How Much 20-Somethings Should Save for Retirement
Your 20s may seem like an odd time to think of saving for retirement, but it’s actually the perfect moment to start planning for your later years. That’s because the earlier you start saving, the more time your money has to grow.
Savers who begin setting aside 10% of their earnings at 25, for example, could amass significantly more by retirement age than those who wait just five more years to start saving. You can use a retirement calculator to see how much you should start saving now to reach your retirement goal.
Building a nest egg on a starter salary and a shoestring budget can seem daunting, though. Focusing on the incremental savings, rather than the goal, can help your savings objectives feel more manageable.
How much to save for retirement
For those earning around $25,000 a year, the median income for 20 to 24 year olds in 2015, saving the recommended sum of 10% amounts to a little more than $200 a month.
It may seem like a reach, but consider this: If you start saving $100 a month at age 25 and invest it to return 7.7% a year — the average total return of the Standard & Poor’s 500 Index of U.S. stocks over the past decade — you’ll have more than $378,000 available at retirement age. And it could be tax-free.
If you wait until you’re 30 to start and save the same monthly amount at the same rate of return, you’ll wind up with less than $253,000.
Several vehicles can help you build a retirement fund. A 401(k) plan, typically offered by your employer, is often the most convenient and easily accessible of these. Contributions you make usually aren’t taxed, which helps reduce your income tax liability.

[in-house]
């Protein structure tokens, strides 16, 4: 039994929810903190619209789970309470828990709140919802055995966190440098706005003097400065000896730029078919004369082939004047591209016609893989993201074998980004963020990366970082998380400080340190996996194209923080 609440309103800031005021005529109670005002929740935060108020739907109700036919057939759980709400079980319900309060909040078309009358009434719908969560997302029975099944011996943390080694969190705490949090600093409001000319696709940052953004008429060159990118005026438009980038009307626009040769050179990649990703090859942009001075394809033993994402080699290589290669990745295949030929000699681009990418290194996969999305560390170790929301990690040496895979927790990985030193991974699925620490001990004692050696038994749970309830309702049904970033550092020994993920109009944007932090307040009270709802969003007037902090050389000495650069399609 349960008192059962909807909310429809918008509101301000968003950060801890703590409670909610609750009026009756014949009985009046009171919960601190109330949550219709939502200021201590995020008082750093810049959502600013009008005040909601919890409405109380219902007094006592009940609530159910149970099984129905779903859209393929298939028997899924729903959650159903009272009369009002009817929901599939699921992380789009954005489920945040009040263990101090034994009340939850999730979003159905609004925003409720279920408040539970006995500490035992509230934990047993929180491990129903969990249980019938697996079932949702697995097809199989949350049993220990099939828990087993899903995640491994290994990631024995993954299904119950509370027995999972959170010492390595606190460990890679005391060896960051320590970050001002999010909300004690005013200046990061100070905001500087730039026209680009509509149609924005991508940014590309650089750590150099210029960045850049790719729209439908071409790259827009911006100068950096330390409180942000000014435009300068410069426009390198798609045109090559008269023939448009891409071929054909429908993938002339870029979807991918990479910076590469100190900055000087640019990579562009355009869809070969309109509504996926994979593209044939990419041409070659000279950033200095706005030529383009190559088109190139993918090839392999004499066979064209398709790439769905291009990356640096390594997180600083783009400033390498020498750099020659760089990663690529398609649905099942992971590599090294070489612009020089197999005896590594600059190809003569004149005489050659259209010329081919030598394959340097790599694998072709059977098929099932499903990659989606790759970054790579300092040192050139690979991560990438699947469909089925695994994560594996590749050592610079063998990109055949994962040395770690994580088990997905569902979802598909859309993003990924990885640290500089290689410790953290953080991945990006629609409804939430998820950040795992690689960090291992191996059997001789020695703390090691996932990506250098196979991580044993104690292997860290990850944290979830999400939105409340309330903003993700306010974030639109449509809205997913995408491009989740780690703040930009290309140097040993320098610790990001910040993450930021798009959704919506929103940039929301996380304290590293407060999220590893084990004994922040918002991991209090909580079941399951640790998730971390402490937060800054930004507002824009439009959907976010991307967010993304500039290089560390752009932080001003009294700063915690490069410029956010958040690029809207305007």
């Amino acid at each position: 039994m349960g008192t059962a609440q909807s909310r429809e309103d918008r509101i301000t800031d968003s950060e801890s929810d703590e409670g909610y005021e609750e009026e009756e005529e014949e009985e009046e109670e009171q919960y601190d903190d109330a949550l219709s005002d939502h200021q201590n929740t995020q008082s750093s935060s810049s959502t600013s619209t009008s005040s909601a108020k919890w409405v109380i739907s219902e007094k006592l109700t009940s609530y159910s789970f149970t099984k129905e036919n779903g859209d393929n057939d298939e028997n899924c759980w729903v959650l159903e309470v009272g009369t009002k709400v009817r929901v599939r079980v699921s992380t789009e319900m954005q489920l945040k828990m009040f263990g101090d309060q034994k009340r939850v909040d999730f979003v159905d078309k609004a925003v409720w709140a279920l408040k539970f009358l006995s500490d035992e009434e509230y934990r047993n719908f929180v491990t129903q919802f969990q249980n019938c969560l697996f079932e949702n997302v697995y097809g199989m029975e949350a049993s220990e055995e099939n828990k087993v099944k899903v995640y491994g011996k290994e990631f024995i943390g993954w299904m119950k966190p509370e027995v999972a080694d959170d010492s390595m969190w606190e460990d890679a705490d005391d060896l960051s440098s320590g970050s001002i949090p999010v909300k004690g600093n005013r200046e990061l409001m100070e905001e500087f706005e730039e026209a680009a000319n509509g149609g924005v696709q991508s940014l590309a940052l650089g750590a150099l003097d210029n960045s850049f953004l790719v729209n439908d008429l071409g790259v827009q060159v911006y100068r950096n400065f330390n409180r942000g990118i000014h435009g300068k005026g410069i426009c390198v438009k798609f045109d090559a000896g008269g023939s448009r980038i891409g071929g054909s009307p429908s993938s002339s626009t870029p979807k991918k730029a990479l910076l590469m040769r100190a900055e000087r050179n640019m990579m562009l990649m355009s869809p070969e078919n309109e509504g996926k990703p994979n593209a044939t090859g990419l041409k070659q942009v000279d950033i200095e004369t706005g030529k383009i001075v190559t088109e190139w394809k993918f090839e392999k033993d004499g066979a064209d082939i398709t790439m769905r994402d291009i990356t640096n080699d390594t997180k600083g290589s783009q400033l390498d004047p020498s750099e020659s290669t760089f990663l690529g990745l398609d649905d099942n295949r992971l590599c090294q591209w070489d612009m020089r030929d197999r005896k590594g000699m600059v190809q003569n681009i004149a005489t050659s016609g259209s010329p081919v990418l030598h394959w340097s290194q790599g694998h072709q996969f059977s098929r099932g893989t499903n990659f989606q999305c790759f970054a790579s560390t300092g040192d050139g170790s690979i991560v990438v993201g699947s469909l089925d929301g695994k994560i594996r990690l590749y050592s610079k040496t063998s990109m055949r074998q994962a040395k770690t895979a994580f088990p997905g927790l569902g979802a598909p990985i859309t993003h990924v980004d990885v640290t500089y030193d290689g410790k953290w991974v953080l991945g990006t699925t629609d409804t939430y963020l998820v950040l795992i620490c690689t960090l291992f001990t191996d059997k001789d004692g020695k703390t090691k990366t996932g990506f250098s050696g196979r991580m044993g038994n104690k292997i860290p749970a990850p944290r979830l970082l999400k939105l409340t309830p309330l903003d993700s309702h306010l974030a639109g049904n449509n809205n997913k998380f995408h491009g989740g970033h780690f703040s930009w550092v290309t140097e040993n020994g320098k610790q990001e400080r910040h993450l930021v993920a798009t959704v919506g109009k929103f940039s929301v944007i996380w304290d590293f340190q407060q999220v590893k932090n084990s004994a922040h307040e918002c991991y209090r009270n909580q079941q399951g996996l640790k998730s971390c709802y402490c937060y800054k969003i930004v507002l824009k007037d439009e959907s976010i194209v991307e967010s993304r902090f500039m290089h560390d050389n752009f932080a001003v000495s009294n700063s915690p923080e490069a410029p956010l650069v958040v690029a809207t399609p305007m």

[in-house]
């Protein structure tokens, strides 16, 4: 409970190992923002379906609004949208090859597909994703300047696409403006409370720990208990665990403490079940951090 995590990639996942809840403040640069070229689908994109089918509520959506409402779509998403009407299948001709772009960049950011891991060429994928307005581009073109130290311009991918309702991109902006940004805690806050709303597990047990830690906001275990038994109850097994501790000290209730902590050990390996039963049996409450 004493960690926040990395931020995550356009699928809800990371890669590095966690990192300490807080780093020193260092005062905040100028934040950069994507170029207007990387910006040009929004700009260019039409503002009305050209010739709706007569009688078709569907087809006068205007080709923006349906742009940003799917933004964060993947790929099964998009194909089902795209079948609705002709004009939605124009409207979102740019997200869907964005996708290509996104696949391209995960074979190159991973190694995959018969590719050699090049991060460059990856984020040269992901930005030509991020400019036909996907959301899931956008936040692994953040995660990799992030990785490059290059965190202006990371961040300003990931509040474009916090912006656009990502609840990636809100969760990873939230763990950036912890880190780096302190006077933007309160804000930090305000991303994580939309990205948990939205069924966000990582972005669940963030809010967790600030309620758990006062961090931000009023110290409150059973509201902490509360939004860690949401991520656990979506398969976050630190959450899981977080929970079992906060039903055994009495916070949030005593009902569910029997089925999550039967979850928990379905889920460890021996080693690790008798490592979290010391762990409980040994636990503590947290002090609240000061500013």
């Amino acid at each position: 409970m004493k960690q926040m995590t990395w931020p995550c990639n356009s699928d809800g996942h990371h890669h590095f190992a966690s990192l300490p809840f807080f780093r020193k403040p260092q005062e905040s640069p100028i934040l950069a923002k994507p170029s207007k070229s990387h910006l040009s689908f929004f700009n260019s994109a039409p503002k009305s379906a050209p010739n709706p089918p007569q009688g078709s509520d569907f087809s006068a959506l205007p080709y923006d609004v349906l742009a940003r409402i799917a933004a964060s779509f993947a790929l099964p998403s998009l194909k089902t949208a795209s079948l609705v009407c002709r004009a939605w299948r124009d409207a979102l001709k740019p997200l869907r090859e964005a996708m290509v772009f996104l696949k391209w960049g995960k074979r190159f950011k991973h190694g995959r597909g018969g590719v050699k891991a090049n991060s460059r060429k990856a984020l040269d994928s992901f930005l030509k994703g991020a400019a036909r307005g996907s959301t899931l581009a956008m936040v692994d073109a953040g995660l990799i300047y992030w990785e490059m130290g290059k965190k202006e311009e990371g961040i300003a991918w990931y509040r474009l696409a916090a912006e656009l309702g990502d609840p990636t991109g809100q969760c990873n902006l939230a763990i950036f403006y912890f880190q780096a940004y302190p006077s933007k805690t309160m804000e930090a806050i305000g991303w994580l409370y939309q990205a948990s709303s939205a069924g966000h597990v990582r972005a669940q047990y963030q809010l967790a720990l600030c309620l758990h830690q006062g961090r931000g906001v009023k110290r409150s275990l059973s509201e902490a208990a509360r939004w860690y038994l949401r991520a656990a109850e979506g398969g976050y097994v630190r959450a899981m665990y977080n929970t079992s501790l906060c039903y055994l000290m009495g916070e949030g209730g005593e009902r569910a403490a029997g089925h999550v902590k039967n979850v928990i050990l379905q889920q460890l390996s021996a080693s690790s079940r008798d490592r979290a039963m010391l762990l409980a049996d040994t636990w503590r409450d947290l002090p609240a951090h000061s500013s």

Pre-tax 401(k) accounts make up around 80% of retirement plans offered by employers, according to the American Benefits Council. Roth 401(k) accounts are another option, though these are less widely available, and money contributed to a Roth 401(k) account goes in after it’s taxed. Money withdrawn from this type of account — including earnings — is usually tax-free.
Companies that offer a 401(k) plan often match employee contributions, up to a certain percentage. This is essentially free money toward your retirement.
If your employer will match your contributions, try to take full advantage and commit a large enough percentage to get the full benefit.
Beyond a 401(k), individual retirement accounts, commonly referred to as IRAs, offer another solid option. There are two types: traditional and Roth.
Money put into a traditional account is tax-deferred, similar to funds put in a traditional 401(k) plan. That means those funds aren’t taxed until they’re taken out. But typically any earnings you make with the money are also subject to income taxes on withdrawal.
Money put into a Roth IRA has already been taxed when you earn it, so there’s no immediate tax benefit. When it’s time to withdraw the cash, however, you usually don’t pay taxes on it. And anything the money earns also can be taken out tax-free.
Contributions to both types of IRAs are currently capped at $5,500 a year for those under age 50, and $6,500 for older workers.
How much to save for emergencies
In addition to retirement, it’s also wise to save for a rainy day. Ideally, your emergency fund should be enough to cover three to six months of living expenses.
Some experts suggest setting aside even more for savings and investments: 20%. That’s roughly $415 a month on an annual income of $25,000.
That’s not always feasible, especially if a big chunk of your monthly income goes to student loan and credit card payments. Consider saving what you can, even if it’s just $10 a month.
Making a habit of saving now could serve you well down the road. And, as your income increases, the percentage you save can as well.